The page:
Yesterday, State Representative Jeanne Ives, a conservative reform Republican for Governor, made several campaign stops in Southern Illinois. Ives spoke to voters and press at Meet & Greets in Newton and Litchfield, Illinois. Later, she delivered the keynote address at the Jersey County Lincoln Day Dinner, during which she defined the choice Republican voters have in the 2018 election. Ives told the audience, “Bruce Rauner doesn’t understand you. He doesn’t respect you. And that is why it was so easy for him to betray you.”
For a while now, the book on Chris Kennedy has been that he may not be cut out for a career in politics, despite his famous last name and pedigree as the son of Bobby Kennedy and nephew of John F. Kennedy.
That thinking goes all the way back to Kennedy’s disastrous performance after a breakfast speech to Illinois delegates during the 2016 Democratic National Convention. Kennedy had a serious freak-out experience in front of TV cameras as reporters jumped on an elevator with him to ask questions.
The Democratic gubernatorial candidate has had some weird, uncomfortable moments since then, but none so weird and uncomfortable as a recent media availability.
By now, most everyone bothering to read this knows what happened. Kennedy was asked whether Gov. Bruce Rauner is “almost becoming like a super PAC for you as he’s trying to undermine JB Pritzker,” with Rauner’s constant anti-Pritzker hits on property taxes, House Speaker Michael Madigan and imprisoned former Gov. Rod Blagojevich.
Kennedy responded by defending the Republican governor. “I think Bruce Rauner is trying to do what he thinks is best for the state of Illinois,” Kennedy said. “Now, we may disagree on what that is, but his willingness to speak truth to power, to take on the powers that have been strangling our economy for decades in this state is something that I think he should be applauded for.”
I kinda get where Kennedy was trying to go there. There is a strong vein within the Democratic Party that despises the party’s powers that be. By attacking powerful and unpopular Democrats, Kennedy believes he can reach those sorts of folks and also immunize himself against attacks by Rauner during the fall election (I doubt it’ll work because Rauner will use his favorite “Blame Madigan!” issue no matter who the nominee is, but whatever).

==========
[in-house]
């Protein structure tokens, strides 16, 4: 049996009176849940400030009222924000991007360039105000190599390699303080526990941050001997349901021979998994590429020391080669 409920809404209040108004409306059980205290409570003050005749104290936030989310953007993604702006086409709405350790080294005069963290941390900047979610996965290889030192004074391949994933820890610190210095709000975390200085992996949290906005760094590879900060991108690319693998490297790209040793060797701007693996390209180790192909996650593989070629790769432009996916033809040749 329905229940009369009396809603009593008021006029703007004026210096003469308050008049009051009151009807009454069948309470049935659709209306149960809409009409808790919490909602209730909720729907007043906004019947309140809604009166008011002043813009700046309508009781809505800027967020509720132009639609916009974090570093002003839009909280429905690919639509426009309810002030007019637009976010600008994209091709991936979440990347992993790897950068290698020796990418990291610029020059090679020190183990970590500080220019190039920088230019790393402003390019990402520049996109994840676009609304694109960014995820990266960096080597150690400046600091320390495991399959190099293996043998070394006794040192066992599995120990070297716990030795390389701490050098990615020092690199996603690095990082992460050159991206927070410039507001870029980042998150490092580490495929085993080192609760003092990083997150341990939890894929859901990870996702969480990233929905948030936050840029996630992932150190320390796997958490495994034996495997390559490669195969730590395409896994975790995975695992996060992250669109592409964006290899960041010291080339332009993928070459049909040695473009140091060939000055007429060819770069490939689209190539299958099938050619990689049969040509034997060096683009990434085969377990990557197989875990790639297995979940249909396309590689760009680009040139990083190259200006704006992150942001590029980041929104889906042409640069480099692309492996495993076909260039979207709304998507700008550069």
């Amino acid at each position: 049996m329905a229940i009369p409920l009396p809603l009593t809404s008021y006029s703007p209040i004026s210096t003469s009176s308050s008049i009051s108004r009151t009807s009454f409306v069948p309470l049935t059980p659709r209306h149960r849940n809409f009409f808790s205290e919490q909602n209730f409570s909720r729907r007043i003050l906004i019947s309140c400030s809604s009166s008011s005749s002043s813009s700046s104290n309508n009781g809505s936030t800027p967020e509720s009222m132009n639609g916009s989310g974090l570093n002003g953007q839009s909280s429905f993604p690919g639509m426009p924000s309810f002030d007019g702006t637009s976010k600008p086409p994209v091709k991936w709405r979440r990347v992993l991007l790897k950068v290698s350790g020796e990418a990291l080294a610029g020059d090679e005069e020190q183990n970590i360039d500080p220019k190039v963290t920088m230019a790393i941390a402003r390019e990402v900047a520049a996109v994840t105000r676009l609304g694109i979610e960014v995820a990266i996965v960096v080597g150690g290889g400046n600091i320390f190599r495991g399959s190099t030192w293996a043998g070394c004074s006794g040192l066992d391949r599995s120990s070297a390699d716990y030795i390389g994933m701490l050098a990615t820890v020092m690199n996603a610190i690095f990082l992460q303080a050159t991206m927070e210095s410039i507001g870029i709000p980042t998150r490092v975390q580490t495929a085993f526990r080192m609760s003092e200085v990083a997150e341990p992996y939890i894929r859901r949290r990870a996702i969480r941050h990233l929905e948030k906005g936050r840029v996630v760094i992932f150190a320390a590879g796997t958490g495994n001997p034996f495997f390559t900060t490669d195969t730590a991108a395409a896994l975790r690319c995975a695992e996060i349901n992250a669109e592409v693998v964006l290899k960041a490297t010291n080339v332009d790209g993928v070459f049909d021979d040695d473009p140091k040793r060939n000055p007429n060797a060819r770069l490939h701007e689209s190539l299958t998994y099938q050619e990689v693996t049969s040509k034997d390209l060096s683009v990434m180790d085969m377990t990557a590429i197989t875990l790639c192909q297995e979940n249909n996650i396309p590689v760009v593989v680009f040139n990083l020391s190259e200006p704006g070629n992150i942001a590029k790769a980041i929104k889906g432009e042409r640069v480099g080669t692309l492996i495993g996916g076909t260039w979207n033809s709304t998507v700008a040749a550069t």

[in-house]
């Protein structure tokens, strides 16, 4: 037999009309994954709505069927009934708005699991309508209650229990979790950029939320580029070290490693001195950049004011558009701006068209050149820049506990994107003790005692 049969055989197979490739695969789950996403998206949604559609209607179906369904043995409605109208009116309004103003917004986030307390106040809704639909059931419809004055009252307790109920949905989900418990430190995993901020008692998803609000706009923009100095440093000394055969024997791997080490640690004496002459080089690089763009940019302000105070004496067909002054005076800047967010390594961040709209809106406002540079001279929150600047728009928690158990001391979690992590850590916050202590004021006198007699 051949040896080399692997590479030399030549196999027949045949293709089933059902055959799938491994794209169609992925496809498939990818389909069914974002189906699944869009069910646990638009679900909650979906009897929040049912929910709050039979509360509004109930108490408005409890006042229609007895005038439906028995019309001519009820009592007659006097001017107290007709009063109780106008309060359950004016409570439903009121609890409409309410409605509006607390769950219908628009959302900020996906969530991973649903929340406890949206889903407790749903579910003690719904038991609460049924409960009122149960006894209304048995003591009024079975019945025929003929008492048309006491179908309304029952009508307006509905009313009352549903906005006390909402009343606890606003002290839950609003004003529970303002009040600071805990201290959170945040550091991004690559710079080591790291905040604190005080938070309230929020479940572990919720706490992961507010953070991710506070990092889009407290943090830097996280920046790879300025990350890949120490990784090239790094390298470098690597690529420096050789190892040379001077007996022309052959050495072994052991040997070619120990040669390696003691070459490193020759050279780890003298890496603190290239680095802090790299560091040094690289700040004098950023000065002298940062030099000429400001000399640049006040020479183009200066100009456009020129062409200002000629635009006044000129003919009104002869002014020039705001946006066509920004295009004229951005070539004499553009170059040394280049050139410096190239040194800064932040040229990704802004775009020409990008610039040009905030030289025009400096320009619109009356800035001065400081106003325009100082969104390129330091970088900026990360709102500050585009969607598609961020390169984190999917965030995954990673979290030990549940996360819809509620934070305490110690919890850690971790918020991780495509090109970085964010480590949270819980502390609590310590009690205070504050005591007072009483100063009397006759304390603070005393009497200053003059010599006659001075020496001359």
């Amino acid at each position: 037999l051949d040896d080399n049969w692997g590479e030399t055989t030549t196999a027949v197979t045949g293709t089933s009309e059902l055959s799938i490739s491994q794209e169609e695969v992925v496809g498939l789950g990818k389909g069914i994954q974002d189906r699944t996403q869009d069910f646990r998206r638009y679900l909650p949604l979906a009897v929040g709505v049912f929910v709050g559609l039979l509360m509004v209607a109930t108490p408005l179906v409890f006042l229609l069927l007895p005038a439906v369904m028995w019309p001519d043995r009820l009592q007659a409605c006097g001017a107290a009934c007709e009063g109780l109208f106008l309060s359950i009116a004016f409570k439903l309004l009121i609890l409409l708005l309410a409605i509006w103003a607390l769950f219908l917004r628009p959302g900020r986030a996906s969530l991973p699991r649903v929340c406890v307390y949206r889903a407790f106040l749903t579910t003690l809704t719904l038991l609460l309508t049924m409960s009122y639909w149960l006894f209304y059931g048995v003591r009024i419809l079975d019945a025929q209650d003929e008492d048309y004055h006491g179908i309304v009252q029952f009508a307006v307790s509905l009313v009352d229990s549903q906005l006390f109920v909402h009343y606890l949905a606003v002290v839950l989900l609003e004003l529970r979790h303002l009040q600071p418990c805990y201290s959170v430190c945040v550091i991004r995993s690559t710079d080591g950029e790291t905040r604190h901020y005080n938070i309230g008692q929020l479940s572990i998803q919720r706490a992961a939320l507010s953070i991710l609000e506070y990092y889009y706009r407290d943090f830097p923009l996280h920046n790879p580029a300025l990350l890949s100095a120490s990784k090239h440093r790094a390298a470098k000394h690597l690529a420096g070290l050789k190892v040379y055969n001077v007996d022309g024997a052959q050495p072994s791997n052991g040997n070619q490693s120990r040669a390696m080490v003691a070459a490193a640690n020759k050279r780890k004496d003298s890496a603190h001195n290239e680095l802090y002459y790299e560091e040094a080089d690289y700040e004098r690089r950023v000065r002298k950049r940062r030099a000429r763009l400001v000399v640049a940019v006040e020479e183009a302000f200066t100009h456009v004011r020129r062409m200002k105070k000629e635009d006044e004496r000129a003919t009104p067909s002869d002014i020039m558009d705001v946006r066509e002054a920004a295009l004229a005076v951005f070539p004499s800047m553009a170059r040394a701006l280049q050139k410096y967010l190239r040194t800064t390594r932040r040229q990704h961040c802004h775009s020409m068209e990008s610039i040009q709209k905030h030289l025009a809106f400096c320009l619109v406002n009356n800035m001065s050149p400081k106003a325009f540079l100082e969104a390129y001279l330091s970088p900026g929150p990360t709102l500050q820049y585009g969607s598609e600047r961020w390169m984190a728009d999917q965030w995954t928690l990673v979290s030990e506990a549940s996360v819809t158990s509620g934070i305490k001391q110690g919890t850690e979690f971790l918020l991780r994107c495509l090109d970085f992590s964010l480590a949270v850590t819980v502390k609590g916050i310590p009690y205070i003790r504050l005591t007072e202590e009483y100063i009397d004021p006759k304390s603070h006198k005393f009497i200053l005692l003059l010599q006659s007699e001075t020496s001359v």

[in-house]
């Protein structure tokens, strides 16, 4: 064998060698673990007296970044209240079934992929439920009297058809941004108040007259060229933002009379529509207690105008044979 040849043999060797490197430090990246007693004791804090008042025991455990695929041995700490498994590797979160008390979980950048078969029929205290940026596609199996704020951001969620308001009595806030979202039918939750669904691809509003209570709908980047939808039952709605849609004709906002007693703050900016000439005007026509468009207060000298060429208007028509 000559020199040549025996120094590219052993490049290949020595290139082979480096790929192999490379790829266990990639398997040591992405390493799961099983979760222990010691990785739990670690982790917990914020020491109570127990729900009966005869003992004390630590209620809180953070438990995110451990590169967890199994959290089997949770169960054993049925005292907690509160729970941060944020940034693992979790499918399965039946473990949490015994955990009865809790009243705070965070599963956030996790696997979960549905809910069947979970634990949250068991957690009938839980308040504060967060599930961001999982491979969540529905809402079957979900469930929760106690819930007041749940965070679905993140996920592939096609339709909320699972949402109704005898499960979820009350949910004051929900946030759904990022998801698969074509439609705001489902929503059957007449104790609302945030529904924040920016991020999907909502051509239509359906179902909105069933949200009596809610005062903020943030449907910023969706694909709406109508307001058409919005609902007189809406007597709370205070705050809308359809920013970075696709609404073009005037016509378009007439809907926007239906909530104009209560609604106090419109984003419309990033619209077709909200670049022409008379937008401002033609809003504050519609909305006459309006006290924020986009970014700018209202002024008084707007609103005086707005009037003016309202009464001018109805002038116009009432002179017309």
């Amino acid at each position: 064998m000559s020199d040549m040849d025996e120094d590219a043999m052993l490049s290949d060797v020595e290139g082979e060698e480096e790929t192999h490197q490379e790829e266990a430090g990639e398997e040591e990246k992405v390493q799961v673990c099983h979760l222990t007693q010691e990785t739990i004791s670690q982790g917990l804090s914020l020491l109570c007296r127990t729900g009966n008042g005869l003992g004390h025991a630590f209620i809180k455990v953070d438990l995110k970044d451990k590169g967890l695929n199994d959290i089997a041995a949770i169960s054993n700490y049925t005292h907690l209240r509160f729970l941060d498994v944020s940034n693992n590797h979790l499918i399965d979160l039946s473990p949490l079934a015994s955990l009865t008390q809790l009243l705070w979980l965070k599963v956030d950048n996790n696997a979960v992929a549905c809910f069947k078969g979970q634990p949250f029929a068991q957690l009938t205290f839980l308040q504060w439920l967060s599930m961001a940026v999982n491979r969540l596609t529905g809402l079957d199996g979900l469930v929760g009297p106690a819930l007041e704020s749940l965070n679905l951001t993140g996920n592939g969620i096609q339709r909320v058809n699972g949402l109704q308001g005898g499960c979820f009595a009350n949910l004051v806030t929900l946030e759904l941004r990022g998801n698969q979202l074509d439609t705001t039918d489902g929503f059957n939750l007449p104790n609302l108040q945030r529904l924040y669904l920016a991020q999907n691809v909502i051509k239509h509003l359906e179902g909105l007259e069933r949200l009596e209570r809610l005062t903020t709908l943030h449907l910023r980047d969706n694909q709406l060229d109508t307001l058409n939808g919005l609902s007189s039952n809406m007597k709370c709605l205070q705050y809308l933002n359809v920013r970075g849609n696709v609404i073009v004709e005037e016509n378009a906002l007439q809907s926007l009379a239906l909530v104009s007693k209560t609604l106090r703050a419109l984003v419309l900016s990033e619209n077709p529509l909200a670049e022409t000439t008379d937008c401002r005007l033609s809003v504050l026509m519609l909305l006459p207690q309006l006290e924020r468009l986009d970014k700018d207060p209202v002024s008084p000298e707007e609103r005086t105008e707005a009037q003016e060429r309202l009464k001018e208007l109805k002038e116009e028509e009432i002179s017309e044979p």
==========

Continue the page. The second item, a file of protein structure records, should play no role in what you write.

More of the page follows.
Before he can take on Rauner in the fall, however, Kennedy has to win a Democratic primary this spring. I shouldn’t have to even say this, but Democrats don’t usually win Democratic primaries by going out of their way to heap compliments on an incumbent Republican who polls worse among Democratic primary voters than … well, just go ahead and complete that sentence yourself with the worst possible thing you can imagine.
There were plenty of other ways to say what Kennedy said without patting Bruce Rauner on the back. You’d think just about any half-competent candidate could come up with a few if pressed as Kennedy was last week. That this was the way he chose to answer the question shows as much about Kennedy’s abilities as a candidate as his abject failure to raise significant campaign funds.
There was also a blowup last week when Kennedy pulled a no-class stunt during a candidates’ forum. He was asked to say something nice about the other candidates, but Kennedy said he just couldn’t say anything positive about his billionaire rival Pritzker.
Kennedy most definitely didn’t come off as a happy warrior during that forum. He seemed grumpy the whole time. But not many people actually watched it. That’s the biggest mistake too often made by people in this business. We all follow state politics closely, but we forget that few others do. Even so, I would venture a guess that if “normal” people do hear anything about the forum through their various networks, Kennedy’s insult will be high on that list.
What struck me the most, however, was something I haven’t seen reported elsewhere.
Kennedy said he wanted to put another billion dollars a year into higher education, and the forum’s moderator Carol Marin asked him how he would pay for it.
“There’s two buildings in Chicago that are so under-assessed relative to their sales price, there’s a billion dollars of missing value from them alone,” Kennedy declared. “That should pay five percent a year in taxes. That’s $50 million a year.”
While I have no problem with booting Cook County Assessor Joe Berrios from office, I don’t think the man can be blamed for underfunded state universities. Kennedy is apparently so caught up in his property tax reform shtick that it has become his go-to answer on pretty much everything. Property taxes are local revenues. The state doesn’t get a cut.
Kennedy’s response was one of the stupidest things I’ve ever heard proposed by a supposedly legitimate candidate for governor — and that’s really saying something. With early voting about to begin, Kennedy still hasn’t demonstrated that he’s ready for prime time.